A Novel, Fiction
By Stephen King and Peter Straub
Random House, New York, 2001

One of the rather cool aspects of King's writing is that he carries storylines through a variety of his books. So, if you are planning on reading Black House, you should also prepare to do some other reading as well. First and foremost, Black House is a book co-authored by Stephen King and Peter Straub. It was published by Random House in 2001. Back in 1984, Ballantine Books published The Talisman, the first book King and Straub co-authored. Black House for all intents and purposes, is a sequel to The Talisman. In my opinion, reading Black House without having first read The Talisman is practically blasphemy. Which is not to say that Black House can not be read on its own, but your experience reading the book and being absorbed into the world King creates won’t be nearly as amazing.

Now, not trying to play favorites, but I say the world 'King' creates, because the storyline of The Talisman and Black House crosses over from the books in the Gunslinger series: The Gunslinger: The Dark Tower I, The Drawing of the Three: The Dark Tower II, The Wastelands: The Dark Tower III, and Wizard and Glass: The Dark Tower IV. The first gunslinger book is based upon a Robert Browning poem Childe Roland which you should take the time to read before beginning the Gunslinger Series. King also mentions parallels between Jake’s world in The Gunslinger with Danny Torrance’s bad place in The Shining. And in the afterword of the Gunslinger, King states, “In fact, the only time when my thoughts did not turn at least occasionally to the gunslinger’s dry and yet somehow gorgeous world... was when I was inhabiting another post-apocalypse world of The Stand.” Ironically, the fourth book in that series starts off with the characters escaping the horror of Captain Trips, the superflu from The Stand that wiped out the majority of the world’s population. Or at least, that world.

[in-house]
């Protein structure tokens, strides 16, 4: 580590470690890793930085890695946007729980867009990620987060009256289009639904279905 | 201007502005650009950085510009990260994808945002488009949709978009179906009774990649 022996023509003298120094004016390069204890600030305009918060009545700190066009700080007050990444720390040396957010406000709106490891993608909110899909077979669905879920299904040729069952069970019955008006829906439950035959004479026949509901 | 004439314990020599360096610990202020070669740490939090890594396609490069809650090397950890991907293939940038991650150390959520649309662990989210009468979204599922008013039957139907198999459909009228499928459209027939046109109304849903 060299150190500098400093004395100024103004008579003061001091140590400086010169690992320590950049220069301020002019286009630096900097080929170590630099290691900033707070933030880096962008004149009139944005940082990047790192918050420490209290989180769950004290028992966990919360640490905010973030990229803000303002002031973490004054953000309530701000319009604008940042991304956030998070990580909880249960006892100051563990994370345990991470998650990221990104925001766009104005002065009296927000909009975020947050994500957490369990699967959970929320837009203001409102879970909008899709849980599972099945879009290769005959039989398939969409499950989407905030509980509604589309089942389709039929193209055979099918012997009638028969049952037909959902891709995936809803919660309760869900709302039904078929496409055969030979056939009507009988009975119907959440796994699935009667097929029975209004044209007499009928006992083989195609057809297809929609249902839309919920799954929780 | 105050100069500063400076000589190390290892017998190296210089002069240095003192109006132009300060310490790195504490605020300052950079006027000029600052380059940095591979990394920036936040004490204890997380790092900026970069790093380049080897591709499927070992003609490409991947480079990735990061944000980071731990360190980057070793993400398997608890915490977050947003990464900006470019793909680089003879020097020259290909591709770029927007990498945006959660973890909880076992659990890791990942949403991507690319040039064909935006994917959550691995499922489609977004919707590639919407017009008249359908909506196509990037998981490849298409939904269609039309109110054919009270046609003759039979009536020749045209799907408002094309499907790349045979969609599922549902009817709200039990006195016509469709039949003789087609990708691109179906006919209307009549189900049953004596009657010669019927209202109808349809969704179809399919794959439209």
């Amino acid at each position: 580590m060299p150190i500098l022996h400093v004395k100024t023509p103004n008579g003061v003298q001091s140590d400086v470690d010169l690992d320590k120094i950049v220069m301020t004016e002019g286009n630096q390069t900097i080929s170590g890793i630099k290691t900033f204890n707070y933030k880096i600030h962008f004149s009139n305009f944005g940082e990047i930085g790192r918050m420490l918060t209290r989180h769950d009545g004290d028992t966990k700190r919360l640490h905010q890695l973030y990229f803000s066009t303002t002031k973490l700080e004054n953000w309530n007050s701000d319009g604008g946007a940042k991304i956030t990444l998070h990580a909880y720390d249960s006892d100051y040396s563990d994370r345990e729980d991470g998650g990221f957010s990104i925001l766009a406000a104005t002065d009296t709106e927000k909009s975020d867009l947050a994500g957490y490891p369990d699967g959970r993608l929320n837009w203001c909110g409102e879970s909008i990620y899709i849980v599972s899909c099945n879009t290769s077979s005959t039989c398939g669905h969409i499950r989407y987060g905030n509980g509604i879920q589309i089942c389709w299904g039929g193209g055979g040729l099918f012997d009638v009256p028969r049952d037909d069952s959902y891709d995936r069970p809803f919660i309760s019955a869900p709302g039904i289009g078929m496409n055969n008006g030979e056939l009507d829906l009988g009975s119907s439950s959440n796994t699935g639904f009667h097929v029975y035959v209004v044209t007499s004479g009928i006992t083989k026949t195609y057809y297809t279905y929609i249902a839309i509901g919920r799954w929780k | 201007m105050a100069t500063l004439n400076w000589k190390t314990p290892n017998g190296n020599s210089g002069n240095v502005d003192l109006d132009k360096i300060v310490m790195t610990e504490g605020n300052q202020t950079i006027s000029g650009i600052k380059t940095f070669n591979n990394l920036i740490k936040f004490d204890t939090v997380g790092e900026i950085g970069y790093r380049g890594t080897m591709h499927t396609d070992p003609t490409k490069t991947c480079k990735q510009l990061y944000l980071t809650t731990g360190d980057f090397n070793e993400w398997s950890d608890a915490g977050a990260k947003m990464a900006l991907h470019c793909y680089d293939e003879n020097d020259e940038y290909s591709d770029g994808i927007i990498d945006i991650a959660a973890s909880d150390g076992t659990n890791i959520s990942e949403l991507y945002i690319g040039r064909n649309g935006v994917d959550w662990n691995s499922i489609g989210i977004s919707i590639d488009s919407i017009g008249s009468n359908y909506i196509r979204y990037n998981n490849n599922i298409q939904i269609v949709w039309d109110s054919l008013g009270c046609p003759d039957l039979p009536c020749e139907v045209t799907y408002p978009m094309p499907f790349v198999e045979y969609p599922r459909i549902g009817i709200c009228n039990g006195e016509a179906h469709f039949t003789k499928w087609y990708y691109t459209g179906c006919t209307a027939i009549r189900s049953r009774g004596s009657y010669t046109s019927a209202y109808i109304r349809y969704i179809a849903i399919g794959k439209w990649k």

Once you get through that reading, you will be ready to begin Black House. The story is about Jack Sawyer. As a twelve year old boy, Travellin' Jack went on a cross-country journey that ends up taking him to other worlds to find the Talisman, save his dying mother, and become aware of just who he is. Black House finds him twenty years later, a retired 'coppiceman' in Wisconsin, and thrown into a world where things have begun to slip. Though this doesn’t quite begin to cover the depths of this book, the problem in Coulee County is The Fisherman: a serial killer in French Landing who is kidnapping and eating children. Readers of the Gunslinger Series would describe it as Ka, but whether retired or not, Jack becomes involved in the investigation. Through the book you learn about breakers and gunslingers, the Territories, twinners, The Tower, The Beam, The Crimson King, slippage, flipping, and doors into worlds other than the one you are presently aware of. The collision of these worlds and the horror and insanity they bring is Black House.

Technically deemed fantasy, Black House is a very dark story on the verge of being horror. If you get too involved in your reading, you will jump at every little sound around you. But that is certainly part of the appeal.

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